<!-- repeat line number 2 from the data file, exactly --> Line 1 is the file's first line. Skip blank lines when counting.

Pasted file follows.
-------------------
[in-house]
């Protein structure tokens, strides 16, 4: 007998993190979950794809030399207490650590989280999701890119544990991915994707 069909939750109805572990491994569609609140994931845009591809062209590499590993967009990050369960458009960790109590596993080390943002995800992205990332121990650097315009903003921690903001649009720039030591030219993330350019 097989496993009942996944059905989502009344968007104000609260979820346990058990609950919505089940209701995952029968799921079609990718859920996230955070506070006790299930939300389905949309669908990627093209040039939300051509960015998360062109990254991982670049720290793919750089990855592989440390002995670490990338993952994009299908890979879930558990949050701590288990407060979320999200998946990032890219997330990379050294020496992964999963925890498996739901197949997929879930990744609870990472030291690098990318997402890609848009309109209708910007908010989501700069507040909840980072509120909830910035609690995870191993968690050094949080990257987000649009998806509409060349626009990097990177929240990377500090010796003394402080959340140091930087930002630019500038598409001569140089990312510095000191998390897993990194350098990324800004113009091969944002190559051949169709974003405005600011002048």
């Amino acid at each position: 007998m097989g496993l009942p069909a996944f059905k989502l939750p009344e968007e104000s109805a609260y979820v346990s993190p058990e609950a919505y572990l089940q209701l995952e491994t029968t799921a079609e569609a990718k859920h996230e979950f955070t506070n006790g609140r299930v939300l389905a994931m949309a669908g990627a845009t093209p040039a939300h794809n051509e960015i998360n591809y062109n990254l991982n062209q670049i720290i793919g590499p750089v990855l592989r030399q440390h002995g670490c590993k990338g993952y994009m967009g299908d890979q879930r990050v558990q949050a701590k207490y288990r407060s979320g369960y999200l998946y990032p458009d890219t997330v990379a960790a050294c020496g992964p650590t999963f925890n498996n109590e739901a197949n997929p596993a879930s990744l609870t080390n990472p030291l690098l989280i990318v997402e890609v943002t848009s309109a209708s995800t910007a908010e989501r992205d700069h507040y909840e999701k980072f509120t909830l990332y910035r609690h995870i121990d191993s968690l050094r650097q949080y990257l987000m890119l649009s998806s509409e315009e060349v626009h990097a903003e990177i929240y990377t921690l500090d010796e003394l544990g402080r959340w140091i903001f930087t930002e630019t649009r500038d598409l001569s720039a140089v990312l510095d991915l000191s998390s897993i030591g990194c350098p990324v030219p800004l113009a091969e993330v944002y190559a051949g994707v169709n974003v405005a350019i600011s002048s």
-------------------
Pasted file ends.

């Protein structure tokens, strides 16, 4: 007998993190979950794809030399207490650590989280999701890119544990991915994707 069909939750109805572990491994569609609140994931845009591809062209590499590993967009990050369960458009960790109590596993080390943002995800992205990332121990650097315009903003921690903001649009720039030591030219993330350019 097989496993009942996944059905989502009344968007104000609260979820346990058990609950919505089940209701995952029968799921079609990718859920996230955070506070006790299930939300389905949309669908990627093209040039939300051509960015998360062109990254991982670049720290793919750089990855592989440390002995670490990338993952994009299908890979879930558990949050701590288990407060979320999200998946990032890219997330990379050294020496992964999963925890498996739901197949997929879930990744609870990472030291690098990318997402890609848009309109209708910007908010989501700069507040909840980072509120909830910035609690995870191993968690050094949080990257987000649009998806509409060349626009990097990177929240990377500090010796003394402080959340140091930087930002630019500038598409001569140089990312510095000191998390897993990194350098990324800004113009091969944002190559051949169709974003405005600011002048």